Buffeted by fourth-quarter losses and broad shifts in company strategy, Netscape's stock price recently hit a new 52-week low. Ironically, this occurred on the same day the options were repriced.
The company announced on January 23 that all of its employees, with the exception of executive officers, would have the option of repricing their stock options. Netscape said the options would reprice as of January 28.
That was the day Netscape shares dropped to 14-7/8, before closing at 16-13/16.
The repricing of options typically is viewed as a way to retain employees, because usually they want to remain with their employer at least long enough to cash in. However, if the exercise price is higher than what the price at which shares can be bought on the open market, the value of the options is reduced.
Netscape's share price has rebounded during the past week thanks to rampant rumors of a buyout of all or parts of the company. Executives from Oracle, one of the rumored suitors, as well as a source familiar with America Online, another rumored suitor, denied that the companies had any interest in such a deal.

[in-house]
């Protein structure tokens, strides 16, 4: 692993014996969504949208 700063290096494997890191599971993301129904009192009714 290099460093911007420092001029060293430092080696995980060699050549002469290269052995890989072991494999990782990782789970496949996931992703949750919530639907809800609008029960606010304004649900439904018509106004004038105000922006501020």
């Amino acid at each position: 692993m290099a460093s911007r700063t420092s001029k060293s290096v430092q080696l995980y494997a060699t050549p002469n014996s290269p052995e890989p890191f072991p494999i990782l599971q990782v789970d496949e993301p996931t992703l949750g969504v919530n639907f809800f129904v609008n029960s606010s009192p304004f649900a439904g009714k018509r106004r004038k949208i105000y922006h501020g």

Under its current employee stock plan, Netscape employees do not become fully vested until they have been with the company for four years. Employees who joined the company when it first formed will become fully vested this April, but the company does not anticipate that those employees will flee once they are able to cash in. A company spokeswoman said that approximately 100 employees or less will fully vest by the end of this year.
Any employees laid off during the restructuring the company currently is undergoing will not retain their stock options.
The repricing, which was the decision of Netscape's board of directors, will not affect the company's bottom line, a spokeswoman said.
Netscape is not alone in repricing its employee options. Apple recently repriced as well, also due to a lagging stock price.